From the mid-thirteenth to the mid-eighteenth centuries, John, Thomas, Robert, Richard, and William named between them over 70 per cent of the male population. Clearly, people were christened from a much smaller and more stable name-stock than we are familiar with today. In late fourteenth-century England there were probably fewer than a thousand names in use. The top male name John was borne by about 35 per cent of men, and the top female name Alice by about 17 per cent of women. By contrast in 2009, according to the Office of National Statistics, 60,900 different names were registered as names of babies in England and Wales, and the top boy’s name Oliver and the top girl’s name Olivia together accounted for less than two per cent of the 706,248 babies born in that year. The one major disturbance to the stock of English personal names during the period 1250-1750 arose from the sixteenth-century reformation of the Church, whose Puritan activists preferred to choose names from the Old Testament (for example, Abraham, Isaac, Samuel, Abigail), or to coin new names, especially for girls, based on Christian virtues (Charity, Grace, Prudence, Temperance).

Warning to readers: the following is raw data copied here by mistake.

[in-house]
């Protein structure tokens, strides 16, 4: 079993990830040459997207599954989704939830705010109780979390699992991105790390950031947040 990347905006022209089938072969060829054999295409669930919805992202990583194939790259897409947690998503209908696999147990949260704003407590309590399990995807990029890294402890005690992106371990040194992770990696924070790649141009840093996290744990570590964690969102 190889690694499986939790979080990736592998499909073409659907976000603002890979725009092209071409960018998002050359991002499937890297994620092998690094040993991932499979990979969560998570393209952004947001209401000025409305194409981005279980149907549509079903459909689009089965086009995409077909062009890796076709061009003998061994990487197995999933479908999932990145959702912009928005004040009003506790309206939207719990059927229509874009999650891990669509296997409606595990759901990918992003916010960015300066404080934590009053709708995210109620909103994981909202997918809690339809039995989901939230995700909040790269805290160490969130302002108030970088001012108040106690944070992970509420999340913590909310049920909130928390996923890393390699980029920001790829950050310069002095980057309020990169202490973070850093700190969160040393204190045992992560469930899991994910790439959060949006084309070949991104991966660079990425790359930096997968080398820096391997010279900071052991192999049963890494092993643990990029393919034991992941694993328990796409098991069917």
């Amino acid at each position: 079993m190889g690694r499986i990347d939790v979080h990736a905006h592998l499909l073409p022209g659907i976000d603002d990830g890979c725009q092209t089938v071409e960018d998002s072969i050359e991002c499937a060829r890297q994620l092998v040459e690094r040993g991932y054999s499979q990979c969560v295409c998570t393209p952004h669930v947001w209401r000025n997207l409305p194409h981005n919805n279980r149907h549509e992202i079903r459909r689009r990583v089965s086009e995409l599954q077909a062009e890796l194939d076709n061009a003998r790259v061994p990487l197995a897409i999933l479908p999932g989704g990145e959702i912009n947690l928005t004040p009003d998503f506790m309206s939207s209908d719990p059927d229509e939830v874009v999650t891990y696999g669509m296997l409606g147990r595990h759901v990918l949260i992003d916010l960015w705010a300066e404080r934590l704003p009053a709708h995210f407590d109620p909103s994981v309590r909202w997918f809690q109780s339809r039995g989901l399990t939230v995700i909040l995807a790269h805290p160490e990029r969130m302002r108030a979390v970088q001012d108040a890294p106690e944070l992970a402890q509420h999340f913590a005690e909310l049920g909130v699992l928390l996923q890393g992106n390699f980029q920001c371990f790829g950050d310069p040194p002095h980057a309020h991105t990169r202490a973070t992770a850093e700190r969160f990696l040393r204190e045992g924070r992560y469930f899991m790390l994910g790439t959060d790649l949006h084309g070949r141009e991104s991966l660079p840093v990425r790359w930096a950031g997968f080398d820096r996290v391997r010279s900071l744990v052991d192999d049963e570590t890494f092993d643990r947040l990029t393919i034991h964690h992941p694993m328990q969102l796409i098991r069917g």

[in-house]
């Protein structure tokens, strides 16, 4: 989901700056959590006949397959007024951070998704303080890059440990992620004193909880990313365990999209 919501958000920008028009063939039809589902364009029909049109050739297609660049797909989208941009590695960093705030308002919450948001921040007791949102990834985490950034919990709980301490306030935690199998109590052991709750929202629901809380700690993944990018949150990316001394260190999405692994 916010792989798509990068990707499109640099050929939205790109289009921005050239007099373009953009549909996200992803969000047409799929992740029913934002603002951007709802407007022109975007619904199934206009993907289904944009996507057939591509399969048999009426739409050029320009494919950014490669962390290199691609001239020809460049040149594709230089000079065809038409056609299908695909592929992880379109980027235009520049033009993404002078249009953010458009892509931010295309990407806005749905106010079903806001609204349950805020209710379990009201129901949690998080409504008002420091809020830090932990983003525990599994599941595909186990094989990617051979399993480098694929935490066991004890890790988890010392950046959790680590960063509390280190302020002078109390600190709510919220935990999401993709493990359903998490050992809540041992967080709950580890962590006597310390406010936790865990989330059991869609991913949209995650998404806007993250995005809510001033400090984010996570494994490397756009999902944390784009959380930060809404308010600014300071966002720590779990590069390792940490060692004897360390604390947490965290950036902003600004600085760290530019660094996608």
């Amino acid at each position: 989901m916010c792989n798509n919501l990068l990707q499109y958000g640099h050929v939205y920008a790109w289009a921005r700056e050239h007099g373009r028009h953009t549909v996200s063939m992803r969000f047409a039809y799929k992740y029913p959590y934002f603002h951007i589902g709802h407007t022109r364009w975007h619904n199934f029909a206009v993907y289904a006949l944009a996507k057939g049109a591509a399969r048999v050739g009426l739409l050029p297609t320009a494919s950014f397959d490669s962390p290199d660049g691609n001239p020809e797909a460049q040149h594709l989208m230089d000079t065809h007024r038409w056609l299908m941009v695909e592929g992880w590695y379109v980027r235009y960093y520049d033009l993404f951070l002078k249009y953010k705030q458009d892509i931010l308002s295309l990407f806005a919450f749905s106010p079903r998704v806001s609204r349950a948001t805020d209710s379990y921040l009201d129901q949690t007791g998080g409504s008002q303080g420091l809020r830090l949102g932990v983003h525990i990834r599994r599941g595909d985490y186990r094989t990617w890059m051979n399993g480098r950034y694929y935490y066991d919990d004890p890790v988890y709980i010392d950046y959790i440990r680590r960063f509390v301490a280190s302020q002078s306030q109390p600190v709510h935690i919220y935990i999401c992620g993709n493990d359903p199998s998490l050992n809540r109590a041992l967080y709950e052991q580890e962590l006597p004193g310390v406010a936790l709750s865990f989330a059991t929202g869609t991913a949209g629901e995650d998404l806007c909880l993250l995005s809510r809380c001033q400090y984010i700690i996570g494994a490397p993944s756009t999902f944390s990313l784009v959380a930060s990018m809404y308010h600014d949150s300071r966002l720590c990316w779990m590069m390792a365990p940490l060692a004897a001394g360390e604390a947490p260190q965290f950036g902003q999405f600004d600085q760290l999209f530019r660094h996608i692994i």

A note on pet forms of personal names
In late medieval England there was a much greater variety of hypocoristic or pet forms than in modern times, perhaps reflecting the competitive nature of relatively small, close-knit communities.
As many as nine diminutive suffixes were commonly used in Middle English pet forms, viz. French el, et, ot, in, on, un (often used in combination, like elot), Flemish kin, English cok, and also y (a reduced from of in?). All but y disappeared from general use during the post-medieval centuries, though some survive today in fossilized name-forms like Robin, Marion, and Janet. Rhyming pet forms were also popular, notably for short forms of male names in R-, like Ralph, Richard, Robert, and Roger, where substitution of initial R– by D-, H-¸and N– produced Daw, Haw, Dick, Hick, Dob, Hob, Nob, Dodge, Hodge, and Nodge.